As the Lead Archaeologist, my job on these large-scale sites doesn’t involve a lot of digging. I act as more of a co-ordinator - ensuring that the site runs smoothly, the features get dug and the paperwork is done. Don’t get me wrong through, if I see the chance to dig a pit I’ll be in there with both hands! But not today. Today we have our burial licence so we can remove the skeleton that surprised us a few weeks ago. I hate it when they do that, one of the team was working in a ring ditch and a pair of legs jumped out at him. Well they didn’t literally jump, but none of us were expecting them to be there. With no licence we covered everything up (covered the exposed remains with plastic and backfilled the slot) and temporarily abandoned the slot. Today’s task is to get the remains fully exposed, recorded and lifted without exposing them to public view (fortunately we have a panelled gazebo as we are working alongside a public footpath). It would be nice if we could leave the unfortunate chap where he’s been resting for so long, however, as the site is about to be bulldozed and a substantial number of houses built, I’m sure our mysterious Iron Age fellow would prefer us to carefully lift him out, making sure that we have all of him (and the pottery fragment in his mouth, and white pebble clutched in his hand), rather than end up in bits on a spoil heap crushed and pounded by a bulldozer that didn’t notice him. He’ll be well looked after although it may be a while before he gets to rest in the ground again.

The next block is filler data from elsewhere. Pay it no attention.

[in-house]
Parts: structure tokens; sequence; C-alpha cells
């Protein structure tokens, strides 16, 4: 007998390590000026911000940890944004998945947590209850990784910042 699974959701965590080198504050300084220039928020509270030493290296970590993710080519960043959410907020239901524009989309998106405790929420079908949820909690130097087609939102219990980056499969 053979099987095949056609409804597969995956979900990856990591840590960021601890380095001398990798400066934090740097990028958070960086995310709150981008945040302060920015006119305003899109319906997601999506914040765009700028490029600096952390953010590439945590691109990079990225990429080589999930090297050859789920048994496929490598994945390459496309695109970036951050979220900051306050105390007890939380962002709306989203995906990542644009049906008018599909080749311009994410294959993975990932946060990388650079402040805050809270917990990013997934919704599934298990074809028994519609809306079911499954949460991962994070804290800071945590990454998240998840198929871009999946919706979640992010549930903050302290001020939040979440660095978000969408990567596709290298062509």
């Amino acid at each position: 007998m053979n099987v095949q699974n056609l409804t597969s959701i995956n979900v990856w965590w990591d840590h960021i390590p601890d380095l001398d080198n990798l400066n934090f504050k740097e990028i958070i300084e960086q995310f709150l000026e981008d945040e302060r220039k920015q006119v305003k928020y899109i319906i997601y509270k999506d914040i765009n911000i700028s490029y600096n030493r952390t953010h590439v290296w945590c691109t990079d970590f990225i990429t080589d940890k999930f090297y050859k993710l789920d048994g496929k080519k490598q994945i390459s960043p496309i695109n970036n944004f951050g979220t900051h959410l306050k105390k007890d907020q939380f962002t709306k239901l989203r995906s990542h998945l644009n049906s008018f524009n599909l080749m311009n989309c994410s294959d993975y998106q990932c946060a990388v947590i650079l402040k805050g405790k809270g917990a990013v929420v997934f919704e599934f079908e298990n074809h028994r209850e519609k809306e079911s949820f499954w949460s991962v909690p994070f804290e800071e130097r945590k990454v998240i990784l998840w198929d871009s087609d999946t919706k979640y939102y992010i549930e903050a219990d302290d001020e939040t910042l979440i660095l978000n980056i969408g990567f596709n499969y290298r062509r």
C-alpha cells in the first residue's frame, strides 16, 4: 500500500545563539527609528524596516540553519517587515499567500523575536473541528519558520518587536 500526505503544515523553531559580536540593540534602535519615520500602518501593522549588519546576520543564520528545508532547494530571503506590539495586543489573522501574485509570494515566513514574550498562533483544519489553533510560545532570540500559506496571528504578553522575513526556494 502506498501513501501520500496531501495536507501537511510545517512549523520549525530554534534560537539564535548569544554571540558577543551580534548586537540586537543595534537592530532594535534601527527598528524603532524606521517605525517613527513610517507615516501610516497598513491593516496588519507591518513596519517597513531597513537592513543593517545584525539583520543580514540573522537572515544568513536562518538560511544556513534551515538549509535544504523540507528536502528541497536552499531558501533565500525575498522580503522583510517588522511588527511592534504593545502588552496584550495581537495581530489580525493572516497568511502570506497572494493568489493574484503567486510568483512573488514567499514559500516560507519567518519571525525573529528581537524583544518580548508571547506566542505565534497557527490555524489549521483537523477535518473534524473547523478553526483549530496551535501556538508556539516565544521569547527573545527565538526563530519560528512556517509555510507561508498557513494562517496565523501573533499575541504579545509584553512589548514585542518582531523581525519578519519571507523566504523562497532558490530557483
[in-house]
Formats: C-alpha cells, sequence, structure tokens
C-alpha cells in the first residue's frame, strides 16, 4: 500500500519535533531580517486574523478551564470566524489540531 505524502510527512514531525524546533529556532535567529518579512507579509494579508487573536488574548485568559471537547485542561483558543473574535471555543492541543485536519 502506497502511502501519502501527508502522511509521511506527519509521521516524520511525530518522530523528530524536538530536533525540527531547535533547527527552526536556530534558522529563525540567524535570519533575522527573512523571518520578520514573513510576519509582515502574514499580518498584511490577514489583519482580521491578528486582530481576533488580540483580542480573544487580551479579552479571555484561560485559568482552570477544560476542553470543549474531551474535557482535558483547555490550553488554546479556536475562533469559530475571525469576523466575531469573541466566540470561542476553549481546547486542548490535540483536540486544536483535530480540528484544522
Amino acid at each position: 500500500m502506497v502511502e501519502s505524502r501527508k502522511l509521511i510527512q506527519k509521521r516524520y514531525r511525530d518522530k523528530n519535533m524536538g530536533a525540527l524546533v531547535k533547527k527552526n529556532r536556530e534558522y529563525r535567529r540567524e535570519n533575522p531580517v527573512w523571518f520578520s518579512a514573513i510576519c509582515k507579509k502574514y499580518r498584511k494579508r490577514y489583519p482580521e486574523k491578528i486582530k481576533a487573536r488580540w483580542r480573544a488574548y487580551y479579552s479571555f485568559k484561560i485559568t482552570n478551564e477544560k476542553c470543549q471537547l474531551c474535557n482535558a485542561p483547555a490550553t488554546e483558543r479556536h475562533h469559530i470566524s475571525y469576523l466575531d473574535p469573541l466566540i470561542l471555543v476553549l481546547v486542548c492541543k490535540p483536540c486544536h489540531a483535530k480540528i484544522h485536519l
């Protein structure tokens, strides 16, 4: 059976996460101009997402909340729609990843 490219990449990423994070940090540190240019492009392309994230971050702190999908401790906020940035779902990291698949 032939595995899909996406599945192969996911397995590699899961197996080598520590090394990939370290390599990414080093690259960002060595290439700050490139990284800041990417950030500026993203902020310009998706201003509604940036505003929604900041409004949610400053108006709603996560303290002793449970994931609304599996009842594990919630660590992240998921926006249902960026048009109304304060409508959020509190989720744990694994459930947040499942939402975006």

Elsewhere another member of the team has discovered a coin - only one so far, so it’s not technically treasure just yet! But it is exciting, I’ve not had many Iron Age coins come through my hands and this is a nice one. Another two team members are digging slots through the same ditch, competing to see who can do it faster. I’ll keep an eye on that, make sure neither of them overdo it, a little competition is fine but not if it breaks people or upsets the archaeology. I point out the excess stores of water we have and make sure they keep up their fluid intake. Another team member has a near complete pot – this is an interesting day! Like with our skeleton, we want to document how the pot is exposed and see if we can lift it today. We pinch some bandages from the first aid kit to wrap it in the hope of being able to lift it as a complete item, but no such luck. It is too fragile and reluctantly it is packed, in pieces, into finds bags and labelled.